Federal authorities on Wednesday announced the crackdown of an alleged international video piracy ring that illegally distributed movies and television shows on the internet.
The Justice Department (DOJ) unsealed indictments charging three members of the international piracy group, known as “Sparks Group,” whose members used specialized software to compromise the copyright protections on authentic DVDs and Blu-Ray discs—a process known as “cracking” or “ripping”—and reproduced the content in a manner easily distributed on the internet.
With the help of its international partners, U.S. authorities also dismantled the system of servers allegedly controlled by the Sparks Group that was used to store and disseminate the copyrighted material to members around the world, the DOJ said in a press release. The servers were located in North America, Europe, and Asia.
All three men—Umar Ahmad, known as “Artist,” George Bridi, and Jonatan Correa, known as “Raid,”—were charged with copyright infringement conspiracy, which carries a maximum penalty of five years in prison. Bridi has also been charged with wire fraud (maximum 20 years in prison) and conspiracy to transport stolen property interstate (maximum five years in prison).
Bridi, a UK citizen, was arrested on Aug. 23 in Cyprus. The federal government has sought his extradition so that he stands trial in the United States. Meanwhile, Correa was arrested Aug. 25 in Olathe, Kansas. Ahmad, who is a Norway citizen, currently remains at large.
“As alleged, the defendants were members of an international video piracy ring that was sophisticated and widespread,” Acting U.S. Attorney of the Southern District of New York Audrey Strauss said in a statement. “The group allegedly circumvented copyright protections on nearly every movie released by major production studios, as well as television shows, and distributed them by way of a worldwide network of servers.”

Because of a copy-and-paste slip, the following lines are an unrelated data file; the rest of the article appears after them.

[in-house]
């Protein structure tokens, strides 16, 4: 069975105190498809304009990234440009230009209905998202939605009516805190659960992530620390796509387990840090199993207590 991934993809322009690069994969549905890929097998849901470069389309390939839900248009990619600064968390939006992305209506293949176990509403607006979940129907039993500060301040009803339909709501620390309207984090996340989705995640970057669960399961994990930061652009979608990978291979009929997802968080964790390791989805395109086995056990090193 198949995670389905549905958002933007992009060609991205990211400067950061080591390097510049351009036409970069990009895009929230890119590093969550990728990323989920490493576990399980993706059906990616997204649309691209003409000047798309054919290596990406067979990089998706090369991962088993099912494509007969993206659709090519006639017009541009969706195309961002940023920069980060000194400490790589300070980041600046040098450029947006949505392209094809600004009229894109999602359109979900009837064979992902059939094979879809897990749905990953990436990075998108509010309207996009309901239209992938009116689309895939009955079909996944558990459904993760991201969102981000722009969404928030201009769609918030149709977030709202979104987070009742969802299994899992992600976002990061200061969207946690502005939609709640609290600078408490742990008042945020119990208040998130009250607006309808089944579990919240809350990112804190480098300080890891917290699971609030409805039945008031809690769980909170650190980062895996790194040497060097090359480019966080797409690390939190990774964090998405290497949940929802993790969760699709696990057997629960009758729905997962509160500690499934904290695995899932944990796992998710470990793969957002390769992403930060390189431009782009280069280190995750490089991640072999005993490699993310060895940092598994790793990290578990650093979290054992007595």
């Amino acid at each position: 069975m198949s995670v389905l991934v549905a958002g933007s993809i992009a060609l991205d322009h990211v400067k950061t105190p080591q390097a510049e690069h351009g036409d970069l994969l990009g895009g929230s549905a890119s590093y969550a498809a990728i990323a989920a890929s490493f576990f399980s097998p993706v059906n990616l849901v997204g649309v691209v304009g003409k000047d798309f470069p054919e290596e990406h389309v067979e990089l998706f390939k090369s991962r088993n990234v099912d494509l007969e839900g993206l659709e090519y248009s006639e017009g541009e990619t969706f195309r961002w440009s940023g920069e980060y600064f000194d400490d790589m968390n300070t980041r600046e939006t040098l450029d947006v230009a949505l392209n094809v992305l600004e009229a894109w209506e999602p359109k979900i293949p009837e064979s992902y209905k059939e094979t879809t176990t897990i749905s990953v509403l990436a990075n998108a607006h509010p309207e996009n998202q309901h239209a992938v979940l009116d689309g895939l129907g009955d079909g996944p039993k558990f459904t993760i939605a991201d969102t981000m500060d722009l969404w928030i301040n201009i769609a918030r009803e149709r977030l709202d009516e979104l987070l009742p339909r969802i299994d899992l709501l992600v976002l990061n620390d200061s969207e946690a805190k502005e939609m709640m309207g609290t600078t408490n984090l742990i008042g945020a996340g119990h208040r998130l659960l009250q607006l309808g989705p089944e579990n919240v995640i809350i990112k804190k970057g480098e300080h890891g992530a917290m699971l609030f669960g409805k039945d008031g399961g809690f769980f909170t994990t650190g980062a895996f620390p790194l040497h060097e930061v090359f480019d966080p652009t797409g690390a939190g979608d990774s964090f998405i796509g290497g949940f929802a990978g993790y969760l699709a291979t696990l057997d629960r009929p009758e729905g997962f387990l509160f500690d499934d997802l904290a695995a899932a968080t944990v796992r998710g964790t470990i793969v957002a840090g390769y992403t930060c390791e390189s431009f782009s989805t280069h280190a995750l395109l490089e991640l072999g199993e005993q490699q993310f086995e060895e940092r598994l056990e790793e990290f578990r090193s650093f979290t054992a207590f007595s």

Authorities say the scheme has caused tens of millions of dollars in losses mainly to the film and television industry.
The operation to crackdown on the international piracy ring was coordinated with law enforcement authorities in 18 countries and assisted by Eurojust and Europol.
“This case is an excellent example of what can be achieved if we work together across borders and continents. Thanks to the long-standing partnership between the U.S. and the European authorities, we managed to deal a significant blow to online piracy,” Ladislav Hamran, president of Eurojust, said in a statement.
According to indictments unsealed on Wednesday in a Manhattan federal court, the three men and other known or unknown members of Sparks Group group deceived wholesale distributors to obtain copyrighted DVDs and Blu-Ray discs prior to their retail release date.
They then compromised the copyright protections on the discs and uploaded copies of the compromised content onto their servers, which other members then further reproduced and distributed on streaming websites, peer-to-peer networks, torrent networks, and other servers accessible to the public.
The content reproduced by Sparks Group is identifiable by a distinctive tag and is usually uploaded with photographs of the discs in their original packaging to show users that the content was reproduced from content originating from authentic DVDs and Blu-Ray discs, prosecutors alleged.
Ahmad and Bridi’s alleged involvement in the scheme includes arranging for these discs to be picked up, mailed, or delivered from distributors located in Manhattan and Brooklyn, New York, and New Jersey prior to their official release date. Ahmad, Bridi, and Correa are also accused of reproducing or aiding the reproduction of these discs.
United States Postal Inspection Service Inspector-in-Charge Philip R. Bartlett said in a statement that this case shows how criminals have “come a long way from bootlegging movies in local theaters and selling inferior quality videos and DVD’s on the streets of New York City for $5.00.”
“The movies and TV shows allegedly stolen by these defendants not only represent a body of work ripped off from those who spent years developing their craft and working their way to stardom, but deprives the studios and actors of the fruits of their labor,” Bartlett said.